What does it mean to be agnostic? Are there people who actually consider it to be a religion?
THE RELIGION GUY’S ANSWER:
In Pew Research’s much-mulled 2014 religion poll of 35,000 U.S. adults, 3.1 percent defined themselves as “atheists” (compared with 1.6 percent in a similar 2007 survey) while a somewhat larger faction of 4 percent called themselves “agnostics” (versus 2.4 percent in 2007). Pew grabbed headlines by combining them with the far larger numbers who said their faith was “nothing in particular” and concluding that 22.8 percent of Americans are now religiously “unaffiliated” compared with only 16.1 percent seven years earlier.
The agnostic term was coined in 1869 by biologist Thomas Henry Huxley, a noted advocate of Darwin’s evolution theory, to distinguish his own doubts from outright atheism. Darwin soon embraced that label for himself. So did a popular U.S. performer of that era, the touring anti-religion lecturer Robert Ingersoll. However, the agnostic outlook was nothing new. This sort of skepticism was found among some thinkers in ancient Greece and India as far back as the centuries B.C.
No doubt (so to speak) the line between agnosticism and atheism can be confusing, but it was well and clearly defined by the great British mathematician Bertrand Russell, a critic of Christianity, in his essay “What Is An Agnostic?”:
“An agnostic thinks it impossible to know the truth in matters such as God and the future life with which Christianity and other religions are concerned. Or, if not impossible, at least impossible at the present time.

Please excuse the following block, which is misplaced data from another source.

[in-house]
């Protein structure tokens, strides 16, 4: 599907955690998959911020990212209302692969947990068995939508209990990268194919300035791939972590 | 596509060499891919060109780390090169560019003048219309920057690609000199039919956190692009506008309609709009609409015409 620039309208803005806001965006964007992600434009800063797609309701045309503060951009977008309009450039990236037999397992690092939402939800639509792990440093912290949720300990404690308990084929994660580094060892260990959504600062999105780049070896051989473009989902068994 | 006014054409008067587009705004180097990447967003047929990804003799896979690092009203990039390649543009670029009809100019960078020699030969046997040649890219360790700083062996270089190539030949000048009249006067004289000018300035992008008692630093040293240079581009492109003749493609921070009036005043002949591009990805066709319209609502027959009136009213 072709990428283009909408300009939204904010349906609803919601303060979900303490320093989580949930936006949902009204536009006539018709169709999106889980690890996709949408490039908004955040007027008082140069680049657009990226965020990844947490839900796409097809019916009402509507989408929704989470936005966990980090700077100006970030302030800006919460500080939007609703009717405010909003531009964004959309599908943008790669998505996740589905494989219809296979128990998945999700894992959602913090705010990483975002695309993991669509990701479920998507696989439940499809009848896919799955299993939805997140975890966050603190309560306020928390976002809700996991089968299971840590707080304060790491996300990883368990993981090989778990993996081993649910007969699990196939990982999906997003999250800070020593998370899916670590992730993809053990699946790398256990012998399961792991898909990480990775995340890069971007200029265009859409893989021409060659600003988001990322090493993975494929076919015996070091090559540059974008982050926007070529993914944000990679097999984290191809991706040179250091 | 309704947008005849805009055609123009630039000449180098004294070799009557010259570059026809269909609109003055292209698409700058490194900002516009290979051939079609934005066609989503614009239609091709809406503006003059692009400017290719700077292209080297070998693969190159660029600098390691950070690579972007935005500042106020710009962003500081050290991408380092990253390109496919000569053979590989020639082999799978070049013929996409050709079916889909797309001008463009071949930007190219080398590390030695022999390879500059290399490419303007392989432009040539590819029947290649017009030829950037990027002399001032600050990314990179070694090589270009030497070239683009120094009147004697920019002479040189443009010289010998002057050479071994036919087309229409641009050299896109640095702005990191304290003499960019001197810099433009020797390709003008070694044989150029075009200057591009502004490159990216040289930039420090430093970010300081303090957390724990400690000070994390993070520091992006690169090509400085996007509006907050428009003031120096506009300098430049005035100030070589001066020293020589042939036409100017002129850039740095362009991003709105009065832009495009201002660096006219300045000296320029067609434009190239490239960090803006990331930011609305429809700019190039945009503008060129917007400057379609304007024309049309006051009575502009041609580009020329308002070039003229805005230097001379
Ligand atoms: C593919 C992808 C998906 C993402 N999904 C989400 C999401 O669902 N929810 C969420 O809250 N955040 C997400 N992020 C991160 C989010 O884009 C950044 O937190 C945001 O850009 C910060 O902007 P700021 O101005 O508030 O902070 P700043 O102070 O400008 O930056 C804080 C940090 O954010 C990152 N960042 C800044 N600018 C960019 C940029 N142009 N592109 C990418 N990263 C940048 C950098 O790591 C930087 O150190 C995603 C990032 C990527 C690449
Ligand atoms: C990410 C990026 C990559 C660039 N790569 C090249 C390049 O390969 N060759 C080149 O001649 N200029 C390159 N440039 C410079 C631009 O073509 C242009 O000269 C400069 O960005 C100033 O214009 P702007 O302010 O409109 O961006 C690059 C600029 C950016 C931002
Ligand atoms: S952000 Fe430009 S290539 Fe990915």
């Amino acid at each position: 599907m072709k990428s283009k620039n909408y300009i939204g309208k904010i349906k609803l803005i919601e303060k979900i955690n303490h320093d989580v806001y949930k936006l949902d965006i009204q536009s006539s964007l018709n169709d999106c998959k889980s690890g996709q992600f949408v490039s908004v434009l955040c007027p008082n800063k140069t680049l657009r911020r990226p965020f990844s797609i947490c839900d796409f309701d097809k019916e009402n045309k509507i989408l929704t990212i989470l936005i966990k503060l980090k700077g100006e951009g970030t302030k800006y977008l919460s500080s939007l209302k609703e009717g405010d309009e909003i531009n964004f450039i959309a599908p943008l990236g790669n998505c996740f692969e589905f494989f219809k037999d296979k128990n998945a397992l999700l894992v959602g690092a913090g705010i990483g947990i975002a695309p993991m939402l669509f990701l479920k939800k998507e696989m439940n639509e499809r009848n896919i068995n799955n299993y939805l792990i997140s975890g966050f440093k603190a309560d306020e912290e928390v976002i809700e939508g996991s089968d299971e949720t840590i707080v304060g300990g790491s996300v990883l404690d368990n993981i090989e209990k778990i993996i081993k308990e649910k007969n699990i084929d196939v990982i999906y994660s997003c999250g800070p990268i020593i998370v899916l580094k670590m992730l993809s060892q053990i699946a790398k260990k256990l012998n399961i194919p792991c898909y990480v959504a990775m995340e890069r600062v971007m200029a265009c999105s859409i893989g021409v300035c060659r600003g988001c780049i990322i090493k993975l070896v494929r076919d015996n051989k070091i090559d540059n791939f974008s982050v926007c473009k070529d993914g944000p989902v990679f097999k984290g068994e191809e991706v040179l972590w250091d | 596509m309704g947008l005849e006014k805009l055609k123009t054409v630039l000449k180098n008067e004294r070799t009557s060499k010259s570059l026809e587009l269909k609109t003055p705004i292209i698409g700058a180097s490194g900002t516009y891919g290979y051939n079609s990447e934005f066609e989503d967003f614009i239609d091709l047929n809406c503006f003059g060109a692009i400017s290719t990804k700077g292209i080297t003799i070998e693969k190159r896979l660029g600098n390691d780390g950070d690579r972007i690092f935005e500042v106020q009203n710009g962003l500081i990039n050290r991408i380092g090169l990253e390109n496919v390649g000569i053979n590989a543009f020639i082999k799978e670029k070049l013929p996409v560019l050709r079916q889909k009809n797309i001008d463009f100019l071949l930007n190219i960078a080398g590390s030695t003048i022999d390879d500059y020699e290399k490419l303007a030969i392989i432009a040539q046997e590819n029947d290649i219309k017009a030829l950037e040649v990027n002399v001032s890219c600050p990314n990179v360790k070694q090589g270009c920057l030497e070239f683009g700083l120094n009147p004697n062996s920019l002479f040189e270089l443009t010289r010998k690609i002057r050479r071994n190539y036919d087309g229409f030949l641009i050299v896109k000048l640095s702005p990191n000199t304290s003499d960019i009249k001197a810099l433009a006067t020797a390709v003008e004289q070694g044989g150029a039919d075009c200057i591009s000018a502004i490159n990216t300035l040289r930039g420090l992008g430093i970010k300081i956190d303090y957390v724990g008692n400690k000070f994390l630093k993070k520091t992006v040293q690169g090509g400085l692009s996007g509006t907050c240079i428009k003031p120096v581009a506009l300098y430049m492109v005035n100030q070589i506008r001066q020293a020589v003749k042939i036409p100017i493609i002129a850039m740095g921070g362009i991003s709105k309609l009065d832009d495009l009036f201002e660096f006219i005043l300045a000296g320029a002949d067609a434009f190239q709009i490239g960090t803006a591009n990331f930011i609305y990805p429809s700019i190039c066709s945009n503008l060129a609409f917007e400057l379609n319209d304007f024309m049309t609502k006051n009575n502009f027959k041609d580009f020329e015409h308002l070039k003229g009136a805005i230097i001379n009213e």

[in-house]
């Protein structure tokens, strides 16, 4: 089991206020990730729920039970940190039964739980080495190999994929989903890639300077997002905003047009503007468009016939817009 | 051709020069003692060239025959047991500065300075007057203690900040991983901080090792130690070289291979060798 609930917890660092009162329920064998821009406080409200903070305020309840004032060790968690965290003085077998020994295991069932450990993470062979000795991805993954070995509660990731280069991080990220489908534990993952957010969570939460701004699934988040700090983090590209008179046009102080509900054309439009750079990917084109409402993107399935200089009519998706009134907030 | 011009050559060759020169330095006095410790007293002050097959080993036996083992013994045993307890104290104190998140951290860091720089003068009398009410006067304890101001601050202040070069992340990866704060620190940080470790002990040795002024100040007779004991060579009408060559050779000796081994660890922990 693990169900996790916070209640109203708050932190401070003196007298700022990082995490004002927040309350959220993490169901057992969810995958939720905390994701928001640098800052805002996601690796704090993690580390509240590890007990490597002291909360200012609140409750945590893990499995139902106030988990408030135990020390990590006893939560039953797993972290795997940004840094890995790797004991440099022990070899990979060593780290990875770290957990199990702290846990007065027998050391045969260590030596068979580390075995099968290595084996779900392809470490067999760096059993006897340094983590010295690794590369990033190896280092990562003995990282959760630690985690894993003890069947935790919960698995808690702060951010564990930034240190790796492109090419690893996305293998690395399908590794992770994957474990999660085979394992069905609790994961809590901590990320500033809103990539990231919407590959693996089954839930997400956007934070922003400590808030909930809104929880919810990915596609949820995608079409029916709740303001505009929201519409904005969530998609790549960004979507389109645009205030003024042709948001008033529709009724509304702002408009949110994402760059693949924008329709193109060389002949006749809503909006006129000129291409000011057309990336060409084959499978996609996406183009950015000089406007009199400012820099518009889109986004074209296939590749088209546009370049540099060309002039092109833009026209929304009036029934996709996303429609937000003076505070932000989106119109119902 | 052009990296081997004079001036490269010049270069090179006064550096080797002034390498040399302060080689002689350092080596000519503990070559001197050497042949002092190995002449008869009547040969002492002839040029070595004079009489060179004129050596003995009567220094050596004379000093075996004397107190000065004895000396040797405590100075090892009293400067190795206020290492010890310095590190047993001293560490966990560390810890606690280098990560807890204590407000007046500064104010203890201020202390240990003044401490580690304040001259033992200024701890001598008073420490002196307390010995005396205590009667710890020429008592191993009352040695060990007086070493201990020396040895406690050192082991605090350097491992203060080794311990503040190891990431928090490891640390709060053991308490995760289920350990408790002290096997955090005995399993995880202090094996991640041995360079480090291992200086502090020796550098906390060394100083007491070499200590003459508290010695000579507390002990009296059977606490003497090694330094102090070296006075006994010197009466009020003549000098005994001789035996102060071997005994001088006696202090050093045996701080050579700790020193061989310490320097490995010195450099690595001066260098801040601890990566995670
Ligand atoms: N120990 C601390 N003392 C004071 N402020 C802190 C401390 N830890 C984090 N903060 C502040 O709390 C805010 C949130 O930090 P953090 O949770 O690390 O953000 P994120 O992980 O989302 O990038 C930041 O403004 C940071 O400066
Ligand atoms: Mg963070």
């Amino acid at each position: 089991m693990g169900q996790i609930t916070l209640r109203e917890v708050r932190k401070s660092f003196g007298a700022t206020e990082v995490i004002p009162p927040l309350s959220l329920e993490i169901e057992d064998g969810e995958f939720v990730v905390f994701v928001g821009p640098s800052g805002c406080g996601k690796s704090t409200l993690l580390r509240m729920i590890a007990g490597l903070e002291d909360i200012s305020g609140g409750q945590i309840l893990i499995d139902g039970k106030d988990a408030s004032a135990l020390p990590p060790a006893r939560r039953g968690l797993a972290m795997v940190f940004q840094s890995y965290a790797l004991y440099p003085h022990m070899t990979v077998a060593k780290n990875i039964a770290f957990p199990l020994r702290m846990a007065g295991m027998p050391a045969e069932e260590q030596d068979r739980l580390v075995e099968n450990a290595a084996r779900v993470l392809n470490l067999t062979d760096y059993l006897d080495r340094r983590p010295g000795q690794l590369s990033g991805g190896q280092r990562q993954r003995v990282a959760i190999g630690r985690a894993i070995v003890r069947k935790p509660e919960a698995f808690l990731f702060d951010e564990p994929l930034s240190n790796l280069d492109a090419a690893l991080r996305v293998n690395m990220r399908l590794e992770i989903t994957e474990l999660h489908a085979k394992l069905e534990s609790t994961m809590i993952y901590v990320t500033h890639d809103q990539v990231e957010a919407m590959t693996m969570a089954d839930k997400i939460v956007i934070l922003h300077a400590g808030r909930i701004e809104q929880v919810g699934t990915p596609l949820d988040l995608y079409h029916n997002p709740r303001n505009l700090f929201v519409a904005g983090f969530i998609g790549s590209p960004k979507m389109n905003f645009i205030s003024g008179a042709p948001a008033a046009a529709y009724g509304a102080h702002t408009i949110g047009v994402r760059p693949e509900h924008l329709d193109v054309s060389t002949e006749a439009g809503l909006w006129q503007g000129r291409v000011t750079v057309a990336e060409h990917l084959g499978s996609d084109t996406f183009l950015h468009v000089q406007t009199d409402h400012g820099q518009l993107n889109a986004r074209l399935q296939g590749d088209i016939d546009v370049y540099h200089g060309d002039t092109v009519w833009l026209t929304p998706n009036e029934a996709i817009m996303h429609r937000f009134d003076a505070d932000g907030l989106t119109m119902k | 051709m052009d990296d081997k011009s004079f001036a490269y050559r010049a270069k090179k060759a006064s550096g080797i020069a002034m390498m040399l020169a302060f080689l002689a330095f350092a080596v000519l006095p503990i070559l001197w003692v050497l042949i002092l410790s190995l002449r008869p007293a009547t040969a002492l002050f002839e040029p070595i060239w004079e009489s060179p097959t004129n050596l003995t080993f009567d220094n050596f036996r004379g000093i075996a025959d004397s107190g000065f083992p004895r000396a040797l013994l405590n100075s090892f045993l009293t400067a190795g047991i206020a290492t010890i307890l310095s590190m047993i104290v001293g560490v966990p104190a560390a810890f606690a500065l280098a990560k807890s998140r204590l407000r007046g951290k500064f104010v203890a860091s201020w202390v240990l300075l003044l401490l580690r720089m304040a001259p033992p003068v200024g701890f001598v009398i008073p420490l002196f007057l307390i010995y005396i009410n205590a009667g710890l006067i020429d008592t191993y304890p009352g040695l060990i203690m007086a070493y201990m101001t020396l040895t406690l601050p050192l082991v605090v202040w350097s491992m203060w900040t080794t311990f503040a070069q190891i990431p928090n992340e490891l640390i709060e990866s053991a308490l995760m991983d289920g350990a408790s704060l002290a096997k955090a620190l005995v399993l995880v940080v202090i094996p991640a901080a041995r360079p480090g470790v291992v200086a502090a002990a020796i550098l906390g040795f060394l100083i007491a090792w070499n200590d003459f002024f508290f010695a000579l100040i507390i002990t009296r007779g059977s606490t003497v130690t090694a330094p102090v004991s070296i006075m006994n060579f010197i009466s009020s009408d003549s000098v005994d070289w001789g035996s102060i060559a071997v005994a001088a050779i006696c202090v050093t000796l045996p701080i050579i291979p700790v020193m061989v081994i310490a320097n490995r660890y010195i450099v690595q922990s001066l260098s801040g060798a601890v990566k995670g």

Are agnostics atheists? No. An atheist, like a Christian, holds that we can know whether or not there is a God. The Christian holds that we can know there is a God; the atheist, that we can know there is not. The agnostic suspends judgment, saying that there are not sufficient grounds either for affirmation or for denial. At the same time, an agnostic may hold that the existence of God, though not impossible, is very improbable; he may even hold it so improbable that it is not worth considering in practice. In that case, he is not far removed from atheism.”
Note the first two sentences. Other writers on this distinguish between “strong” (or “hard” or “closed” or “strict”) agnosticism and “weak” (or “soft” or “open”) agnosticism. The first camp asserts flatly that human reason is incapable of verifying God or the supernatural so no-one is ever capable of knowing the truth. The second “weak” form contends that we are currently unable to know about such things but they aren’t necessarily unknowable in principle so it’s wise to avoid absolute claims.
Continue reading "Define 'agnostic,' please" by Richard Ostling.